Ruth A. Morgan is an environmental historian and historian of science with a particular focus on Australia, the British Empire, and the Indian Ocean world. Ruth holds an Australian Research Council Discovery Early Career Researcher Award and is a Research Fellow in the National Centre for Australian Studies at Monash University. During 2017, she is based at the Rachel Carson Center for Environment and Society at the LMU, Munich, Germany, where she holds an Alexander von Humboldt Foundation Postdoctoral Research Fellowship. Ruth is a member of the Executive Committee of the Australian Historical Association and the National Management Committee of the Australian Garden History Society. She is also Treasurer of the International Water History Association, Vice President of the International Commission on the History of Meteorology, and a member of the Monash Climate Change Communication Research Hub. She joined Monash in mid-2012 after completing her doctoral studies at The University of Western Australia in Perth.
I am a musicologist specialising in Australian and Italian traditions.
…PhD (Australian Studies), University of Melbourne
BA Hons.I (Women’s Studies), University of Queensland…
Jessica Carniel is a Senior Lecturer in Humanities at the University of Southern Queensland, where she teaches on the history of Western ideas, ethics and human rights, and global migration. Her broad research interests include Australian and global immigration, cosmopolitan cultures, sporting communities and identities, cultural studies and gender studies. She has published widely on gender and ethnic identities in literature and sports cultures in multicultural Australia. Her study of Eurovision in Australia will be published by Palgrave Macmillan in late 2018.
Professor Maryanne Dever is joint Editor-in-Chief (with Lisa Adkins) of the journal Australian Feminist Studies (Routledge/Taylor & Francis). She is an Associate Dean in Arts & Social Sciences at the University of Technology Sydney. She was previously Director of the Centre for Women’s Studies & Gender Research at Monash University and President of the Australian Women’s & Gender Studies Association (AWGSA). She has held posts at the University of Sydney and the University of Hong Kong, as well as visiting posts at McGill University, University College London and the University of Tampere. Her research interests encompass feminist literary & cultural studies and critical archival studies. Her latest research on the status of archived paper with the advent of digital technologies appears in the book Paper, Materiality and the Archived Page (2019). She co-edited a special issue of Archives and Manuscripts on ‘Literary Archives, Materiality and the Digital’ (2014) and one on ‘Archives and New Modes of Feminist Research’ for Australian Feminist Studies (2017). The latter has since appeared as an edited book with Routledge and won a 2018 Mander Jones Award from the Australian Society of Archivists.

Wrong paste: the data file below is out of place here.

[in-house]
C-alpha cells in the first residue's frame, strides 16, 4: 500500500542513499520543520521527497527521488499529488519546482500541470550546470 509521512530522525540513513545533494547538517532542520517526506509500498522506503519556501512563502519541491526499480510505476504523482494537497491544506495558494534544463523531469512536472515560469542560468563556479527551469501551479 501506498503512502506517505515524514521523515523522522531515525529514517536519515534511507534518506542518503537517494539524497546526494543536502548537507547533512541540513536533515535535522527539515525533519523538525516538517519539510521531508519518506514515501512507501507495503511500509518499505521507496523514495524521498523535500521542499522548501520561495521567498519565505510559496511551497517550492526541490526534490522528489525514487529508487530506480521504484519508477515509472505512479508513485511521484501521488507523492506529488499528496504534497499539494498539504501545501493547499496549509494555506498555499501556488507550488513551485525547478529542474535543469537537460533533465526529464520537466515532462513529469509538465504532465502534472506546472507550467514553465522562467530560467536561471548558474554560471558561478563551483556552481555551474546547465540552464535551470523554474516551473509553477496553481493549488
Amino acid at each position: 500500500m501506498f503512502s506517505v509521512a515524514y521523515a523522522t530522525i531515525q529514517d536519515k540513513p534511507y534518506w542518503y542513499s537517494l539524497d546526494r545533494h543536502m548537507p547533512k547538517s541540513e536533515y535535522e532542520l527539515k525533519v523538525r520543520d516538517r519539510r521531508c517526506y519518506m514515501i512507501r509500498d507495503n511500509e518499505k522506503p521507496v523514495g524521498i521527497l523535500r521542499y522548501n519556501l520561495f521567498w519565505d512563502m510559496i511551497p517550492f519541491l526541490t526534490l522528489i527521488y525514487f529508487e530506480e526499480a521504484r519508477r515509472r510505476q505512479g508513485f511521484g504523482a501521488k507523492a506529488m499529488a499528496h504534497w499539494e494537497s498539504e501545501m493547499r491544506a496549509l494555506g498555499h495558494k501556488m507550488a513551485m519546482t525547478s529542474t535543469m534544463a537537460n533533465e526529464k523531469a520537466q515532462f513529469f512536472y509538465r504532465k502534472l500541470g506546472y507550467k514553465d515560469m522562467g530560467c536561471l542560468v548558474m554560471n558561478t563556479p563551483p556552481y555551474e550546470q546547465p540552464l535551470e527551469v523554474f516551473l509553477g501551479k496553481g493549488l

I’m a PhD student in Gender and Cultural Studies. My PhD focuses on LGBTQI+ workplace diversity in the Australian context. In my writing, I draw on interviews, participant observation, personal narrative and theoretical analysis. Theoretical frameworks I employ include queer theory, critical labour studies, critical diversity studies, and affect studies.
My research interests cover documentary, descriptive, theoretical, historical and applied linguistics. I have extensive fieldwork experience since 1972 on Australian Aboriginal languages (northern New South Wales, northern South Australia, and north-west Western Australia) and co-authored with David Nathan the first fully page-formatted hypertext dictionary on the World Wide Web, a bilingual dictionary of Gamilaraay (Kamilaroi), northern New South Wales, as well as publishing seven bilingual dictionaries of Aboriginal languages. Since 2011 I have been working with the Dieri Aboriginal Corporation on revitalisation of the Dieri language spoken in South Australia (see Dieri WordPress). Since 1995 I have been carrying out research on Sasak and Samawa, Austronesian languages spoken on Lombok and Sumbawa islands, eastern Indonesia, in collaboration with colleagues at Mataram University and Frankfurt University. My theoretical research is mainly on syntax and focuses on Lexical Functional Grammar, morpho-syntactic typology, computer-aided lexicography and multi-media for endangered languages. I have also published on historical and comparative linguistics, typology, and Aboriginal history and biography. I am currently working with Dr Julia Sallabank and with colleagues at University of Warsaw and Leiden University on an EU Horizon2020 Twinning project called Engaged Humanities, and with Professor Stefanie Pillai, University of Malaya, on a British Academy-funded collaborative research project in Malaysia.
Music theorist and composer https://www.linkedin.com/in/marguerite-boland-86509580/